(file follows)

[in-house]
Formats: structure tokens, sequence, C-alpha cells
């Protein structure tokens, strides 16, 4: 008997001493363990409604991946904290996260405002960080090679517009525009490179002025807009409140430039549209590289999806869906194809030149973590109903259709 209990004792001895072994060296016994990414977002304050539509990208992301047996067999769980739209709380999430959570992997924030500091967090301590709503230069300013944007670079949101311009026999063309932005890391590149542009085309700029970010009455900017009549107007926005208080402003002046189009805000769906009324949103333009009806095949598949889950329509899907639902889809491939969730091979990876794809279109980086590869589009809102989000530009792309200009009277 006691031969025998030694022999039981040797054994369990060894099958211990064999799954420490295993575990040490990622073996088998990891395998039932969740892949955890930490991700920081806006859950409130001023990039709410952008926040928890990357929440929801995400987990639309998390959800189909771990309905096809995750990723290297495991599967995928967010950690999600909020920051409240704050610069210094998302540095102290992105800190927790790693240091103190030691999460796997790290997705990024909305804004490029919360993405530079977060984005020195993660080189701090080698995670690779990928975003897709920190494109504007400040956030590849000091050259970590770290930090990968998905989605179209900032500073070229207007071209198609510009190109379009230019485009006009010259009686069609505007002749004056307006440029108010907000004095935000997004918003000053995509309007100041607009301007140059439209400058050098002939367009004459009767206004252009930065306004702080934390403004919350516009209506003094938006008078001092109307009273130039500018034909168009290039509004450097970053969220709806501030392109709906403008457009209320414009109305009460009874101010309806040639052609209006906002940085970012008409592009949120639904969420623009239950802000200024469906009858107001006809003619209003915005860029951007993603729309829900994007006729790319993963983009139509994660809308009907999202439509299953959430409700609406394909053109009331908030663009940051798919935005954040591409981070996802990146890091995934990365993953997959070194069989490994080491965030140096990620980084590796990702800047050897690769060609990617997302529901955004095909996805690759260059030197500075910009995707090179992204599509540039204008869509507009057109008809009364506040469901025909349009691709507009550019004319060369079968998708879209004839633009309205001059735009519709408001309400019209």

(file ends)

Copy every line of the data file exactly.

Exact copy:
[in-house]
Formats: structure tokens, sequence, C-alpha cells
């Protein structure tokens, strides 16, 4: 008997001493363990409604991946904290996260405002960080090679517009525009490179002025807009409140430039549209590289999806869906194809030149973590109903259709 209990004792001895072994060296016994990414977002304050539509990208992301047996067999769980739209709380999430959570992997924030500091967090301590709503230069300013944007670079949101311009026999063309932005890391590149542009085309700029970010009455900017009549107007926005208080402003002046189009805000769906009324949103333009009806095949598949889950329509899907639902889809491939969730091979990876794809279109980086590869589009809102989000530009792309200009009277 006691031969025998030694022999039981040797054994369990060894099958211990064999799954420490295993575990040490990622073996088998990891395998039932969740892949955890930490991700920081806006859950409130001023990039709410952008926040928890990357929440929801995400987990639309998390959800189909771990309905096809995750990723290297495991599967995928967010950690999600909020920051409240704050610069210094998302540095102290992105800190927790790693240091103190030691999460796997790290997705990024909305804004490029919360993405530079977060984005020195993660080189701090080698995670690779990928975003897709920190494109504007400040956030590849000091050259970590770290930090990968998905989605179209900032500073070229207007071209198609510009190109379009230019485009006009010259009686069609505007002749004056307006440029108010907000004095935000997004918003000053995509309007100041607009301007140059439209400058050098002939367009004459009767206004252009930065306004702080934390403004919350516009209506003094938006008078001092109307009273130039500018034909168009290039509004450097970053969220709806501030392109709906403008457009209320414009109305009460009874101010309806040639052609209006906002940085970012008409592009949120639904969420623009239950802000200024469906009858107001006809003619209003915005860029951007993603729309829900994007006729790319993963983009139509994660809308009907999202439509299953959430409700609406394909053109009331908030663009940051798919935005954040591409981070996802990146890091995934990365993953997959070194069989490994080491965030140096990620980084590796990702800047050897690769060609990617997302529901955004095909996805690759260059030197500075910009995707090179992204599509540039204008869509507009057109008809009364506040469901025909349009691709507009550019004319060369079968998708879209004839633009309205001059735009519709408001309400019209």